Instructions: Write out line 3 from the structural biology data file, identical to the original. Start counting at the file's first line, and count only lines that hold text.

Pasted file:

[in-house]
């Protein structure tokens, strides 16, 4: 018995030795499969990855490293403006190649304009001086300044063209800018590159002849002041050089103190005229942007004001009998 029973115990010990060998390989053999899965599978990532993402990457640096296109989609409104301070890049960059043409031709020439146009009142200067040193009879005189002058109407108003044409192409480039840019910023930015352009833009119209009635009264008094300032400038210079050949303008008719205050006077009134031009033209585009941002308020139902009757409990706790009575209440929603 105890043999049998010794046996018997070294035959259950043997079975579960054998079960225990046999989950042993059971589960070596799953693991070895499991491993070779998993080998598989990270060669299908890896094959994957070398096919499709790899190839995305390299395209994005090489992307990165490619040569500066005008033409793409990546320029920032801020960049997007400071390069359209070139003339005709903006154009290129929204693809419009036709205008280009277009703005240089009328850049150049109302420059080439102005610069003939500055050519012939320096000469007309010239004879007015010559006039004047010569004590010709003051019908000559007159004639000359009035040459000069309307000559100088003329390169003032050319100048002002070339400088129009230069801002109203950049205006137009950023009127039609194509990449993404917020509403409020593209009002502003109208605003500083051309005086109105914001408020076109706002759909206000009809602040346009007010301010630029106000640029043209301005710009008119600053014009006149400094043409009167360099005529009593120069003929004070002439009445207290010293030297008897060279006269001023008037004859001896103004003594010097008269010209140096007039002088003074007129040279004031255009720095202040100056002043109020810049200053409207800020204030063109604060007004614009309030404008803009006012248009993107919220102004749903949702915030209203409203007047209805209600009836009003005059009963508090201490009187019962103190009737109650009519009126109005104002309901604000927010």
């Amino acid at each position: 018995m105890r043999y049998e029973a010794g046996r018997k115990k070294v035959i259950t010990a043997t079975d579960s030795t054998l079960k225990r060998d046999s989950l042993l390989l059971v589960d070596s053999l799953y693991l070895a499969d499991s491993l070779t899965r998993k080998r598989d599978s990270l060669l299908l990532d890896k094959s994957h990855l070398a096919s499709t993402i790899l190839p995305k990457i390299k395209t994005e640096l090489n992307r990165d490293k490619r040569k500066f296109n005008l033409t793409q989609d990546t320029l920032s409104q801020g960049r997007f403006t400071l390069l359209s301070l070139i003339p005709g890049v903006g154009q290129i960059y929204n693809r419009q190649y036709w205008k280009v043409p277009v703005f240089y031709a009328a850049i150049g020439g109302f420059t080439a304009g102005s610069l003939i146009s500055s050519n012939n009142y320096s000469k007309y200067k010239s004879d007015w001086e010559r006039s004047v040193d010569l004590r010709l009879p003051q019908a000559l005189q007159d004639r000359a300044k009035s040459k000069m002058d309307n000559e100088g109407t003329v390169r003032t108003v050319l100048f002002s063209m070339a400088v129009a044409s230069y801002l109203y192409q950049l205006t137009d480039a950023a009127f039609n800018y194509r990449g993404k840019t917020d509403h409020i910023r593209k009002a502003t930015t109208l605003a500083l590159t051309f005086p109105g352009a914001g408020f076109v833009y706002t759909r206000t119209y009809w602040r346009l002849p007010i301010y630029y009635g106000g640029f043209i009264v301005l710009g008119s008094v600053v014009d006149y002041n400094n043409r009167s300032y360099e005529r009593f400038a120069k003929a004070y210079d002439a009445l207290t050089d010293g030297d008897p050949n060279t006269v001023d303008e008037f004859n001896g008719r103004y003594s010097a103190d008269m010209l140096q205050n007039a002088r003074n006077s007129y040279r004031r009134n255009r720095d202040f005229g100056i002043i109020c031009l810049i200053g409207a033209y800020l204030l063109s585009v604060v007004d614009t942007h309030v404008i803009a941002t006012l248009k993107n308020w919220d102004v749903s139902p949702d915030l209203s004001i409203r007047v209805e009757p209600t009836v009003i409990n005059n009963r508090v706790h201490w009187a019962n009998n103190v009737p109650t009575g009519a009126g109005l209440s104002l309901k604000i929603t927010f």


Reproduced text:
């Amino acid at each position: 018995m105890r043999y049998e029973a010794g046996r018997k115990k070294v035959i259950t010990a043997t079975d579960s030795t054998l079960k225990r060998d046999s989950l042993l390989l059971v589960d070596s053999l799953y693991l070895a499969d499991s491993l070779t899965r998993k080998r598989d599978s990270l060669l299908l990532d890896k094959s994957h990855l070398a096919s499709t993402i790899l190839p995305k990457i390299k395209t994005e640096l090489n992307r990165d490293k490619r040569k500066f296109n005008l033409t793409q989609d990546t320029l920032s409104q801020g960049r997007f403006t400071l390069l359209s301070l070139i003339p005709g890049v903006g154009q290129i960059y929204n693809r419009q190649y036709w205008k280009v043409p277009v703005f240089y031709a009328a850049i150049g020439g109302f420059t080439a304009g102005s610069l003939i146009s500055s050519n012939n009142y320096s000469k007309y200067k010239s004879d007015w001086e010559r006039s004047v040193d010569l004590r010709l009879p003051q019908a000559l005189q007159d004639r000359a300044k009035s040459k000069m002058d309307n000559e100088g109407t003329v390169r003032t108003v050319l100048f002002s063209m070339a400088v129009a044409s230069y801002l109203y192409q950049l205006t137009d480039a950023a009127f039609n800018y194509r990449g993404k840019t917020d509403h409020i910023r593209k009002a502003t930015t109208l605003a500083l590159t051309f005086p109105g352009a914001g408020f076109v833009y706002t759909r206000t119209y009809w602040r346009l002849p007010i301010y630029y009635g106000g640029f043209i009264v301005l710009g008119s008094v600053v014009d006149y002041n400094n043409r009167s300032y360099e005529r009593f400038a120069k003929a004070y210079d002439a009445l207290t050089d010293g030297d008897p050949n060279t006269v001023d303008e008037f004859n001896g008719r103004y003594s010097a103190d008269m010209l140096q205050n007039a002088r003074n006077s007129y040279r004031r009134n255009r720095d202040f005229g100056i002043i109020c031009l810049i200053g409207a033209y800020l204030l063109s585009v604060v007004d614009t942007h309030v404008i803009a941002t006012l248009k993107n308020w919220d102004v749903s139902p949702d915030l209203s004001i409203r007047v209805e009757p209600t009836v009003i409990n005059n009963r508090v706790h201490w009187a019962n009998n103190v009737p109650t009575g009519a009126g109005l209440s104002l309901k604000i929603t927010f």